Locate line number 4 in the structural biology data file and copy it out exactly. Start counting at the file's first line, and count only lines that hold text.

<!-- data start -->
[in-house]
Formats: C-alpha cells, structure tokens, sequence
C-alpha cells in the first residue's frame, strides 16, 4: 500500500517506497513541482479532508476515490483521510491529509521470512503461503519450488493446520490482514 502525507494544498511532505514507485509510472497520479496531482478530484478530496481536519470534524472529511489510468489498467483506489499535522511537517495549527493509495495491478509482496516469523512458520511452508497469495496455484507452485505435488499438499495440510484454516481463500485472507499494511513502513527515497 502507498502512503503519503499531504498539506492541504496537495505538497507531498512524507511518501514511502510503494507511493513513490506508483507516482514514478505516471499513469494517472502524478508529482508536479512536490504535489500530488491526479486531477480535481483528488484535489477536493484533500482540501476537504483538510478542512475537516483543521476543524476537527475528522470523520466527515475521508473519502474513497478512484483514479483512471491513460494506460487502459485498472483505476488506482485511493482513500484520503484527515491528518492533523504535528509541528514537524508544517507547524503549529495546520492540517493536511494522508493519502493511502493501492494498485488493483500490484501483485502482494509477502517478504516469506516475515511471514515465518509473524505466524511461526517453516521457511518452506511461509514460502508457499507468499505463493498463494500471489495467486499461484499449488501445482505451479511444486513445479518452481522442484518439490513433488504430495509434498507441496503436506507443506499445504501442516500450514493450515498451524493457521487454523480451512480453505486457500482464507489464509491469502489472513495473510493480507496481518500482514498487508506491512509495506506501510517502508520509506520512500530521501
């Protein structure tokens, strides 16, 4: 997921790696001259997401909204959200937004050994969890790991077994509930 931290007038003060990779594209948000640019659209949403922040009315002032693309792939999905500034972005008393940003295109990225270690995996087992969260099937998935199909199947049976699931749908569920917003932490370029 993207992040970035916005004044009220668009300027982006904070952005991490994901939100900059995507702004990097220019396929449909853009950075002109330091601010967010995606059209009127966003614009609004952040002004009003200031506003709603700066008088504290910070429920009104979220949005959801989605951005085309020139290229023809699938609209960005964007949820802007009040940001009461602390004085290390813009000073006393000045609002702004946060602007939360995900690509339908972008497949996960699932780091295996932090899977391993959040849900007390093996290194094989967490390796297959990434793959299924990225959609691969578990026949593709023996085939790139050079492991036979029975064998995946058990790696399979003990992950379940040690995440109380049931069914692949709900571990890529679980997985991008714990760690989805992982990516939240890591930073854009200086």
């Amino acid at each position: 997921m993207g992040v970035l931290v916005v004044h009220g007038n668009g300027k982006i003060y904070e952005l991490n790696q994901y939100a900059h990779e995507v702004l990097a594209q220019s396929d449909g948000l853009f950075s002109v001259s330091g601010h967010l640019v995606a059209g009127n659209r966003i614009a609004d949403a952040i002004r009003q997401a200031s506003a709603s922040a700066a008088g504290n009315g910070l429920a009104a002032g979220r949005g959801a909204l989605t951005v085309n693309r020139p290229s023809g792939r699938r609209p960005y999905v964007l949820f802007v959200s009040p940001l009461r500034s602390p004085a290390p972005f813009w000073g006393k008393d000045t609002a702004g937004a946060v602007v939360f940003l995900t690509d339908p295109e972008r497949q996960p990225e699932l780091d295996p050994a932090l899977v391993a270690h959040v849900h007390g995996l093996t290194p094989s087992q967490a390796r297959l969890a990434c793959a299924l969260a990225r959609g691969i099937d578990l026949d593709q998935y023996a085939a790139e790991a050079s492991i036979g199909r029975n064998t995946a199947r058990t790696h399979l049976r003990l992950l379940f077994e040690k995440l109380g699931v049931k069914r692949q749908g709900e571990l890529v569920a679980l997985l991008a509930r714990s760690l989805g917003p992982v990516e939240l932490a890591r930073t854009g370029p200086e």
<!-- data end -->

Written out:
């Protein structure tokens, strides 16, 4: 997921790696001259997401909204959200937004050994969890790991077994509930 931290007038003060990779594209948000640019659209949403922040009315002032693309792939999905500034972005008393940003295109990225270690995996087992969260099937998935199909199947049976699931749908569920917003932490370029 993207992040970035916005004044009220668009300027982006904070952005991490994901939100900059995507702004990097220019396929449909853009950075002109330091601010967010995606059209009127966003614009609004952040002004009003200031506003709603700066008088504290910070429920009104979220949005959801989605951005085309020139290229023809699938609209960005964007949820802007009040940001009461602390004085290390813009000073006393000045609002702004946060602007939360995900690509339908972008497949996960699932780091295996932090899977391993959040849900007390093996290194094989967490390796297959990434793959299924990225959609691969578990026949593709023996085939790139050079492991036979029975064998995946058990790696399979003990992950379940040690995440109380049931069914692949709900571990890529679980997985991008714990760690989805992982990516939240890591930073854009200086």